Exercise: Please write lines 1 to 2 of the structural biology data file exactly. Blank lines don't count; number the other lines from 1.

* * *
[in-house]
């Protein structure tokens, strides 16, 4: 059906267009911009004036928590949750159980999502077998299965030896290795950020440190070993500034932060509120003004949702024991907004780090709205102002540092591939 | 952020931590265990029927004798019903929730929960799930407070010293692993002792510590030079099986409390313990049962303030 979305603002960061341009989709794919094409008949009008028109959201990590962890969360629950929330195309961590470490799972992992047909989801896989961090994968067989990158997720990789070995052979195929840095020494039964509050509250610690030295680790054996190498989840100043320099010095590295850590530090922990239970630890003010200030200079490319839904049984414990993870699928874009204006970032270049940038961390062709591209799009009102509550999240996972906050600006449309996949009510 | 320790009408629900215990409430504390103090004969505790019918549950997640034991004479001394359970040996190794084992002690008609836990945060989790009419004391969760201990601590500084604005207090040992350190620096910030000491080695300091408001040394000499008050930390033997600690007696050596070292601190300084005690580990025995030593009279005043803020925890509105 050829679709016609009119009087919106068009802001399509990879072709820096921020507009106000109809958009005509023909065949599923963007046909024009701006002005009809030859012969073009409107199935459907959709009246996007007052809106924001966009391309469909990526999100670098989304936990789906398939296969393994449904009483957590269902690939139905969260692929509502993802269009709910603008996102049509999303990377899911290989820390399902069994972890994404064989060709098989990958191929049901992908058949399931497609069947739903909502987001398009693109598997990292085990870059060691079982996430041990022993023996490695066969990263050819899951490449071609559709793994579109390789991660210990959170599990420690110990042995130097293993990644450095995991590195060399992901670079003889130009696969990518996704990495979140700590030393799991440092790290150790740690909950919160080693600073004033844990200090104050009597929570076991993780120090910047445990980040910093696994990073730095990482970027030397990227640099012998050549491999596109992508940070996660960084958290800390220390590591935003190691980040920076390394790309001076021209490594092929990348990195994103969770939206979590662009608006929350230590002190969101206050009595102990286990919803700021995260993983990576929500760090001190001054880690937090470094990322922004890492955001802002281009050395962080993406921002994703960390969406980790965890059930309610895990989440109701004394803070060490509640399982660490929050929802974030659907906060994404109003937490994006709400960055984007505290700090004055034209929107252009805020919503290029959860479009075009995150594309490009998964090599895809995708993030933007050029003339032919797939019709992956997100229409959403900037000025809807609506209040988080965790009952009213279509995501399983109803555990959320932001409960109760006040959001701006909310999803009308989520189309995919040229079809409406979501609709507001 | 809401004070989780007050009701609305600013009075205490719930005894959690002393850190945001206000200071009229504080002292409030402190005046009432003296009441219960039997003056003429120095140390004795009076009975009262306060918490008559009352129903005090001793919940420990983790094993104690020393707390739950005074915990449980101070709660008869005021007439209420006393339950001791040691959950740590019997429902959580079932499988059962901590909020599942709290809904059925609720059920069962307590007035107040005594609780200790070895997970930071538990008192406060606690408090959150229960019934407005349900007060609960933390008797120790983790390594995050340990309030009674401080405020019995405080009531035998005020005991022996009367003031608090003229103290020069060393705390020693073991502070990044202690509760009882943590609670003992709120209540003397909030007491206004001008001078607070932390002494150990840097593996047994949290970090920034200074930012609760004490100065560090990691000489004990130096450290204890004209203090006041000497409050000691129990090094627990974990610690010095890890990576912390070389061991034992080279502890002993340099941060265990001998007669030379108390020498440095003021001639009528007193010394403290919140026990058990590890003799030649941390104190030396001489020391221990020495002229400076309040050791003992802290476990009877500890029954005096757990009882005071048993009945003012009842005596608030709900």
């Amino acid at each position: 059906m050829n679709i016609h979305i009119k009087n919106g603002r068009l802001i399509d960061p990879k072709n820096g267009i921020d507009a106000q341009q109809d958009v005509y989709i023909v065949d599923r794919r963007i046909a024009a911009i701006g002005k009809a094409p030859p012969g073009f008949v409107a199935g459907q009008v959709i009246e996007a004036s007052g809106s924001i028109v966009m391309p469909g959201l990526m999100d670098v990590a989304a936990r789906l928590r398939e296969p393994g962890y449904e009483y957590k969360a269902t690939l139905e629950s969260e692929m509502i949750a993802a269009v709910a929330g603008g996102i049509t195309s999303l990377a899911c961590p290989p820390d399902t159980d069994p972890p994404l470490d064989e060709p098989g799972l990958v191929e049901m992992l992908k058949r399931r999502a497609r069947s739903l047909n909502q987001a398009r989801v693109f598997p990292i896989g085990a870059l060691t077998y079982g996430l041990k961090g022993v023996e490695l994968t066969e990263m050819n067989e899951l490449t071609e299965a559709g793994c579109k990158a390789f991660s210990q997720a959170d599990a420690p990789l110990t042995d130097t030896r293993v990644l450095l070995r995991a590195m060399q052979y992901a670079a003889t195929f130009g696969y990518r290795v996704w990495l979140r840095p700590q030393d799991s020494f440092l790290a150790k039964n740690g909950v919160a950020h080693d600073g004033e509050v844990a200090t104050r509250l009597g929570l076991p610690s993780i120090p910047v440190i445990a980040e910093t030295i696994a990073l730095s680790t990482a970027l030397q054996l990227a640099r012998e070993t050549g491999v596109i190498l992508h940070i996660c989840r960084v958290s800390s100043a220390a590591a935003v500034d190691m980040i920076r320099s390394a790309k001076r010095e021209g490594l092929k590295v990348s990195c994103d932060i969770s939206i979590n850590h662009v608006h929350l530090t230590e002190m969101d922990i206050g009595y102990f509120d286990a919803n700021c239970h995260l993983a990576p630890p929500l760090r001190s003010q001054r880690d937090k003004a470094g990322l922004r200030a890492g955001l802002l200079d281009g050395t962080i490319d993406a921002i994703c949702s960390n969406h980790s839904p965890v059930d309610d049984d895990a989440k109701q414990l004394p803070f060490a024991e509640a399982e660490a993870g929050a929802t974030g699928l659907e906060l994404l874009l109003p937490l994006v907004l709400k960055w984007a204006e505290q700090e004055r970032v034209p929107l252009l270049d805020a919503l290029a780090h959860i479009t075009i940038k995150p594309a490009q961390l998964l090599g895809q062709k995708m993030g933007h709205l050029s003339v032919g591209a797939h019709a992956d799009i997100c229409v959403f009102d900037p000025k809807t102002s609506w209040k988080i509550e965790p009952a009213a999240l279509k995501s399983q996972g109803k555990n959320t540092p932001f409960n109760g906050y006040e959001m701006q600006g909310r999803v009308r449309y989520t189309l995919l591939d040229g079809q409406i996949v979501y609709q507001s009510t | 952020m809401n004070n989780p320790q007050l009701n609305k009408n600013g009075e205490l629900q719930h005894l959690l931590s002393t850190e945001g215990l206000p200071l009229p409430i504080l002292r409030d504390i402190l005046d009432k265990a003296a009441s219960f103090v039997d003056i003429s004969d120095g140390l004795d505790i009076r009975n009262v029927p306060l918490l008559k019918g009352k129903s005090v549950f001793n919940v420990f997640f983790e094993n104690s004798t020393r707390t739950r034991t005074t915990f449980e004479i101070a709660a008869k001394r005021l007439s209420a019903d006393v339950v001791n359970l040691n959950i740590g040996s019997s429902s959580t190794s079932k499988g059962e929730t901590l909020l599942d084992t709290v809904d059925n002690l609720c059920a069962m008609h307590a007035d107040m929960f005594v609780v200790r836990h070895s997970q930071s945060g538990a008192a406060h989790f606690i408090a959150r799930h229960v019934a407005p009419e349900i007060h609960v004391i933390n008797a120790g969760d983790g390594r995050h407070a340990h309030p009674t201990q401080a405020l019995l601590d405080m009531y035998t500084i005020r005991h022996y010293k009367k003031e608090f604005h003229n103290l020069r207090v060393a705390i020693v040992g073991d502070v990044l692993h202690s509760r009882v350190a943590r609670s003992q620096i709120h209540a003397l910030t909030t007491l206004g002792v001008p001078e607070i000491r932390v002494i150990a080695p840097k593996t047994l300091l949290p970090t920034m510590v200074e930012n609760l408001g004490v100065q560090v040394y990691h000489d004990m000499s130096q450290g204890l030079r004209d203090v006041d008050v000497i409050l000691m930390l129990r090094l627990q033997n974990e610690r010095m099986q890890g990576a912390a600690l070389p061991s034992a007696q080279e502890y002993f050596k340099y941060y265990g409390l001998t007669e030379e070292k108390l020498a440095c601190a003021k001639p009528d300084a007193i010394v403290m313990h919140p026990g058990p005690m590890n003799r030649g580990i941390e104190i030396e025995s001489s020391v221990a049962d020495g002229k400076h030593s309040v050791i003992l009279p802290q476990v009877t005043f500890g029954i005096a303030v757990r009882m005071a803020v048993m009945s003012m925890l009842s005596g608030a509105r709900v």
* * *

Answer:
[in-house]
């Protein structure tokens, strides 16, 4: 059906267009911009004036928590949750159980999502077998299965030896290795950020440190070993500034932060509120003004949702024991907004780090709205102002540092591939 | 952020931590265990029927004798019903929730929960799930407070010293692993002792510590030079099986409390313990049962303030 979305603002960061341009989709794919094409008949009008028109959201990590962890969360629950929330195309961590470490799972992992047909989801896989961090994968067989990158997720990789070995052979195929840095020494039964509050509250610690030295680790054996190498989840100043320099010095590295850590530090922990239970630890003010200030200079490319839904049984414990993870699928874009204006970032270049940038961390062709591209799009009102509550999240996972906050600006449309996949009510 | 320790009408629900215990409430504390103090004969505790019918549950997640034991004479001394359970040996190794084992002690008609836990945060989790009419004391969760201990601590500084604005207090040992350190620096910030000491080695300091408001040394000499008050930390033997600690007696050596070292601190300084005690580990025995030593009279005043803020925890509105 050829679709016609009119009087919106068009802001399509990879072709820096921020507009106000109809958009005509023909065949599923963007046909024009701006002005009809030859012969073009409107199935459907959709009246996007007052809106924001966009391309469909990526999100670098989304936990789906398939296969393994449904009483957590269902690939139905969260692929509502993802269009709910603008996102049509999303990377899911290989820390399902069994972890994404064989060709098989990958191929049901992908058949399931497609069947739903909502987001398009693109598997990292085990870059060691079982996430041990022993023996490695066969990263050819899951490449071609559709793994579109390789991660210990959170599990420690110990042995130097293993990644450095995991590195060399992901670079003889130009696969990518996704990495979140700590030393799991440092790290150790740690909950919160080693600073004033844990200090104050009597929570076991993780120090910047445990980040910093696994990073730095990482970027030397990227640099012998050549491999596109992508940070996660960084958290800390220390590591935003190691980040920076390394790309001076021209490594092929990348990195994103969770939206979590662009608006929350230590002190969101206050009595102990286990919803700021995260993983990576929500760090001190001054880690937090470094990322922004890492955001802002281009050395962080993406921002994703960390969406980790965890059930309610895990989440109701004394803070060490509640399982660490929050929802974030659907906060994404109003937490994006709400960055984007505290700090004055034209929107252009805020919503290029959860479009075009995150594309490009998964090599895809995708993030933007050029003339032919797939019709992956997100229409959403900037000025809807609506209040988080965790009952009213279509995501399983109803555990959320932001409960109760006040959001701006909310999803009308989520189309995919040229079809409406979501609709507001 | 809401004070989780007050009701609305600013009075205490719930005894959690002393850190945001206000200071009229504080002292409030402190005046009432003296009441219960039997003056003429120095140390004795009076009975009262306060918490008559009352129903005090001793919940420990983790094993104690020393707390739950005074915990449980101070709660008869005021007439209420006393339950001791040691959950740590019997429902959580079932499988059962901590909020599942709290809904059925609720059920069962307590007035107040005594609780200790070895997970930071538990008192406060606690408090959150229960019934407005349900007060609960933390008797120790983790390594995050340990309030009674401080405020019995405080009531035998005020005991022996009367003031608090003229103290020069060393705390020693073991502070990044202690509760009882943590609670003992709120209540003397909030007491206004001008001078607070932390002494150990840097593996047994949290970090920034200074930012609760004490100065560090990691000489004990130096450290204890004209203090006041000497409050000691129990090094627990974990610690010095890890990576912390070389061991034992080279502890002993340099941060265990001998007669030379108390020498440095003021001639009528007193010394403290919140026990058990590890003799030649941390104190030396001489020391221990020495002229400076309040050791003992802290476990009877500890029954005096757990009882005071048993009945003012009842005596608030709900």